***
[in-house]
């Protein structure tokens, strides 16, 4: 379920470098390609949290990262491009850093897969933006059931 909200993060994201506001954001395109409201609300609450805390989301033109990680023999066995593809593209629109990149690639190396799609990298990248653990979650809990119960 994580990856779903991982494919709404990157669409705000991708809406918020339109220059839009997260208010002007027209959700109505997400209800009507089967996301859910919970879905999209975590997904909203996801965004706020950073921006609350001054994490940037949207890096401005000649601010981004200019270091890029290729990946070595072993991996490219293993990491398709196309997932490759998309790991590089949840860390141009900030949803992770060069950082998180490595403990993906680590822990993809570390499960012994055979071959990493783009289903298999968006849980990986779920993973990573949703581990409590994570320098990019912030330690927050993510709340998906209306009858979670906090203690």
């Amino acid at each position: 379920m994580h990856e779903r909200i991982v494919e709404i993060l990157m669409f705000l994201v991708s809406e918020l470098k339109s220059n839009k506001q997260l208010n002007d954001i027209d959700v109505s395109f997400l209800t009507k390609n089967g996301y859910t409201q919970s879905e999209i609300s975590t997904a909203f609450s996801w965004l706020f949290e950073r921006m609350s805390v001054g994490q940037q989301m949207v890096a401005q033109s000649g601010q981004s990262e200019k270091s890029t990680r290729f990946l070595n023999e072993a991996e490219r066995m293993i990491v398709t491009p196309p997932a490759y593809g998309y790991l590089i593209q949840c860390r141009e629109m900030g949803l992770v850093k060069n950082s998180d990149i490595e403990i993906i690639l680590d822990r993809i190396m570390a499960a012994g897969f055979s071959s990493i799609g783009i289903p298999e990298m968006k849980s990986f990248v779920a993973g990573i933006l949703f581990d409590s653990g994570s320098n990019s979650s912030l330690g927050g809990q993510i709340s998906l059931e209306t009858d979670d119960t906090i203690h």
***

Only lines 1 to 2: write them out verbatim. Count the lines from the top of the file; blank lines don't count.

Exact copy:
[in-house]
């Protein structure tokens, strides 16, 4: 379920470098390609949290990262491009850093897969933006059931 909200993060994201506001954001395109409201609300609450805390989301033109990680023999066995593809593209629109990149690639190396799609990298990248653990979650809990119960 994580990856779903991982494919709404990157669409705000991708809406918020339109220059839009997260208010002007027209959700109505997400209800009507089967996301859910919970879905999209975590997904909203996801965004706020950073921006609350001054994490940037949207890096401005000649601010981004200019270091890029290729990946070595072993991996490219293993990491398709196309997932490759998309790991590089949840860390141009900030949803992770060069950082998180490595403990993906680590822990993809570390499960012994055979071959990493783009289903298999968006849980990986779920993973990573949703581990409590994570320098990019912030330690927050993510709340998906209306009858979670906090203690």